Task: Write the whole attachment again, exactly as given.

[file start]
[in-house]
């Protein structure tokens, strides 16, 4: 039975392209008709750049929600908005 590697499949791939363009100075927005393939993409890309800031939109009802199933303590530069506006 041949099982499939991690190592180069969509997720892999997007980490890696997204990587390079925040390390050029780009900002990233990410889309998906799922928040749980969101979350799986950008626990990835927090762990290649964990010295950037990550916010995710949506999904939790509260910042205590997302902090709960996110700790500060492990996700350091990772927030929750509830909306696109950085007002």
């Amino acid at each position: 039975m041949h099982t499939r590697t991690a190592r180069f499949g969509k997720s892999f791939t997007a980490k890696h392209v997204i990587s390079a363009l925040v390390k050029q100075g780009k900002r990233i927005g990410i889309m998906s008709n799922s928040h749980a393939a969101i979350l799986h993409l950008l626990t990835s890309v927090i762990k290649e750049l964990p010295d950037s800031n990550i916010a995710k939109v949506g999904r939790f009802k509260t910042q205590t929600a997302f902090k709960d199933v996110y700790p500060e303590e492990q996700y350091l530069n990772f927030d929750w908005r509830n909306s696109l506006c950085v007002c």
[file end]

[in-house]
């Protein structure tokens, strides 16, 4: 039975392209008709750049929600908005 590697499949791939363009100075927005393939993409890309800031939109009802199933303590530069506006 041949099982499939991690190592180069969509997720892999997007980490890696997204990587390079925040390390050029780009900002990233990410889309998906799922928040749980969101979350799986950008626990990835927090762990290649964990010295950037990550916010995710949506999904939790509260910042205590997302902090709960996110700790500060492990996700350091990772927030929750509830909306696109950085007002």
């Amino acid at each position: 039975m041949h099982t499939r590697t991690a190592r180069f499949g969509k997720s892999f791939t997007a980490k890696h392209v997204i990587s390079a363009l925040v390390k050029q100075g780009k900002r990233i927005g990410i889309m998906s008709n799922s928040h749980a393939a969101i979350l799986h993409l950008l626990t990835s890309v927090i762990k290649e750049l964990p010295d950037s800031n990550i916010a995710k939109v949506g999904r939790f009802k509260t910042q205590t929600a997302f902090k709960d199933v996110y700790p500060e303590e492990q996700y350091l530069n990772f927030d929750w908005r509830n909306s696109l506006c950085v007002c």